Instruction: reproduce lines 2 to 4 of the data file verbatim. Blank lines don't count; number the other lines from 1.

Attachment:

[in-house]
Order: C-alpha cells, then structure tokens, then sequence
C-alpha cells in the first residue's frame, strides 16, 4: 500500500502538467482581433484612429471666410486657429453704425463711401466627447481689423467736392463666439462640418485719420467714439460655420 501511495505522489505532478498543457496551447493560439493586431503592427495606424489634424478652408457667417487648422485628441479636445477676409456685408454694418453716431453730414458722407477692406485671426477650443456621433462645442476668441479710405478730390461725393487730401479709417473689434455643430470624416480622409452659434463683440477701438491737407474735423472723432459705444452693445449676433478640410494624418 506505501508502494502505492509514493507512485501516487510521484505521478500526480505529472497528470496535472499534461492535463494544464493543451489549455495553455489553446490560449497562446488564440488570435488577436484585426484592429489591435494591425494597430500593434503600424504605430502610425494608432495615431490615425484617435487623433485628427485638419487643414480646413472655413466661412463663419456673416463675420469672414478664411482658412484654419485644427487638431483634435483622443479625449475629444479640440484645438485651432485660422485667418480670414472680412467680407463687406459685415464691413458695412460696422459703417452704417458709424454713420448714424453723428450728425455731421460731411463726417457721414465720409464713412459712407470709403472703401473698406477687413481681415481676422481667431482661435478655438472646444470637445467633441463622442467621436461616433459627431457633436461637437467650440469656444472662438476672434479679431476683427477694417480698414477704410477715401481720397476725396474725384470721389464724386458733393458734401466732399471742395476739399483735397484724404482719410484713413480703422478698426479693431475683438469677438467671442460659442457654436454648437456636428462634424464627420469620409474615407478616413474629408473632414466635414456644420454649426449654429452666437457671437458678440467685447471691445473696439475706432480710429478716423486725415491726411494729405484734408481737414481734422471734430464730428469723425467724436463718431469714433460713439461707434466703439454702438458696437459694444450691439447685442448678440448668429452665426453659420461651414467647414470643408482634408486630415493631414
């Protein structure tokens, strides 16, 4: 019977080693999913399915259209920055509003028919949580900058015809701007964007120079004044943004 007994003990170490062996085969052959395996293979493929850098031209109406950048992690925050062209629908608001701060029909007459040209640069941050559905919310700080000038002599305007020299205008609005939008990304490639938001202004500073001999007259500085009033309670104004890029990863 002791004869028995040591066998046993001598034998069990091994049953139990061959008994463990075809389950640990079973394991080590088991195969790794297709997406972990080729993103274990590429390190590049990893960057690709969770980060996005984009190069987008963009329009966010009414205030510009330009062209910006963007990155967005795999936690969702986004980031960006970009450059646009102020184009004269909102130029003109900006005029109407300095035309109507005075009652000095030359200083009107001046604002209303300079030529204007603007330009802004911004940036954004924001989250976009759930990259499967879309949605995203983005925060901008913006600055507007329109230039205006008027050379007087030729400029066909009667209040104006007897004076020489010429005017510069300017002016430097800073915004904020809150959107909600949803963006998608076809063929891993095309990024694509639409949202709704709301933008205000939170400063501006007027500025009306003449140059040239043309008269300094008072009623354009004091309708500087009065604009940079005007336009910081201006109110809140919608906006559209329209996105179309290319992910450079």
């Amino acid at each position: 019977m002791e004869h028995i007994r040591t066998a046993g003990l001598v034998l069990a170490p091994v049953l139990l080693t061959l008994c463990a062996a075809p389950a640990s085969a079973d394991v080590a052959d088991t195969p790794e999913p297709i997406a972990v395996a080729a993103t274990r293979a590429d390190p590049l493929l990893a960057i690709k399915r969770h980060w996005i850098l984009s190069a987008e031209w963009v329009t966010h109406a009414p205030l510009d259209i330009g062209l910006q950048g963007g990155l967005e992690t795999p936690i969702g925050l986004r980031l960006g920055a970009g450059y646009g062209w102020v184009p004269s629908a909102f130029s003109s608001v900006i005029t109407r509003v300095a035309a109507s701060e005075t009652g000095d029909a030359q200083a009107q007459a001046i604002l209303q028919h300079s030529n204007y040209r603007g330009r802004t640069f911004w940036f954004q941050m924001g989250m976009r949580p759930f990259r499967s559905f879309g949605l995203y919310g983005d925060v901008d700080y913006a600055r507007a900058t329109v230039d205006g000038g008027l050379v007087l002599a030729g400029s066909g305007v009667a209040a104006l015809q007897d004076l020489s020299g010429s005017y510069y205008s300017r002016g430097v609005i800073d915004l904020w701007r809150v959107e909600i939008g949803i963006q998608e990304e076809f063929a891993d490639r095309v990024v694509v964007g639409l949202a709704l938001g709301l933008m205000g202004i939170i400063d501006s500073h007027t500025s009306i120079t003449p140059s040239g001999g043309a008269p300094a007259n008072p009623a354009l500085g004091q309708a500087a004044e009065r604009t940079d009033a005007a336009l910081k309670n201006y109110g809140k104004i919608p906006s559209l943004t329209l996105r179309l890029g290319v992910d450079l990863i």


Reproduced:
Order: C-alpha cells, then structure tokens, then sequence
C-alpha cells in the first residue's frame, strides 16, 4: 500500500502538467482581433484612429471666410486657429453704425463711401466627447481689423467736392463666439462640418485719420467714439460655420 501511495505522489505532478498543457496551447493560439493586431503592427495606424489634424478652408457667417487648422485628441479636445477676409456685408454694418453716431453730414458722407477692406485671426477650443456621433462645442476668441479710405478730390461725393487730401479709417473689434455643430470624416480622409452659434463683440477701438491737407474735423472723432459705444452693445449676433478640410494624418 506505501508502494502505492509514493507512485501516487510521484505521478500526480505529472497528470496535472499534461492535463494544464493543451489549455495553455489553446490560449497562446488564440488570435488577436484585426484592429489591435494591425494597430500593434503600424504605430502610425494608432495615431490615425484617435487623433485628427485638419487643414480646413472655413466661412463663419456673416463675420469672414478664411482658412484654419485644427487638431483634435483622443479625449475629444479640440484645438485651432485660422485667418480670414472680412467680407463687406459685415464691413458695412460696422459703417452704417458709424454713420448714424453723428450728425455731421460731411463726417457721414465720409464713412459712407470709403472703401473698406477687413481681415481676422481667431482661435478655438472646444470637445467633441463622442467621436461616433459627431457633436461637437467650440469656444472662438476672434479679431476683427477694417480698414477704410477715401481720397476725396474725384470721389464724386458733393458734401466732399471742395476739399483735397484724404482719410484713413480703422478698426479693431475683438469677438467671442460659442457654436454648437456636428462634424464627420469620409474615407478616413474629408473632414466635414456644420454649426449654429452666437457671437458678440467685447471691445473696439475706432480710429478716423486725415491726411494729405484734408481737414481734422471734430464730428469723425467724436463718431469714433460713439461707434466703439454702438458696437459694444450691439447685442448678440448668429452665426453659420461651414467647414470643408482634408486630415493631414
């Protein structure tokens, strides 16, 4: 019977080693999913399915259209920055509003028919949580900058015809701007964007120079004044943004 007994003990170490062996085969052959395996293979493929850098031209109406950048992690925050062209629908608001701060029909007459040209640069941050559905919310700080000038002599305007020299205008609005939008990304490639938001202004500073001999007259500085009033309670104004890029990863 002791004869028995040591066998046993001598034998069990091994049953139990061959008994463990075809389950640990079973394991080590088991195969790794297709997406972990080729993103274990590429390190590049990893960057690709969770980060996005984009190069987008963009329009966010009414205030510009330009062209910006963007990155967005795999936690969702986004980031960006970009450059646009102020184009004269909102130029003109900006005029109407300095035309109507005075009652000095030359200083009107001046604002209303300079030529204007603007330009802004911004940036954004924001989250976009759930990259499967879309949605995203983005925060901008913006600055507007329109230039205006008027050379007087030729400029066909009667209040104006007897004076020489010429005017510069300017002016430097800073915004904020809150959107909600949803963006998608076809063929891993095309990024694509639409949202709704709301933008205000939170400063501006007027500025009306003449140059040239043309008269300094008072009623354009004091309708500087009065604009940079005007336009910081201006109110809140919608906006559209329209996105179309290319992910450079």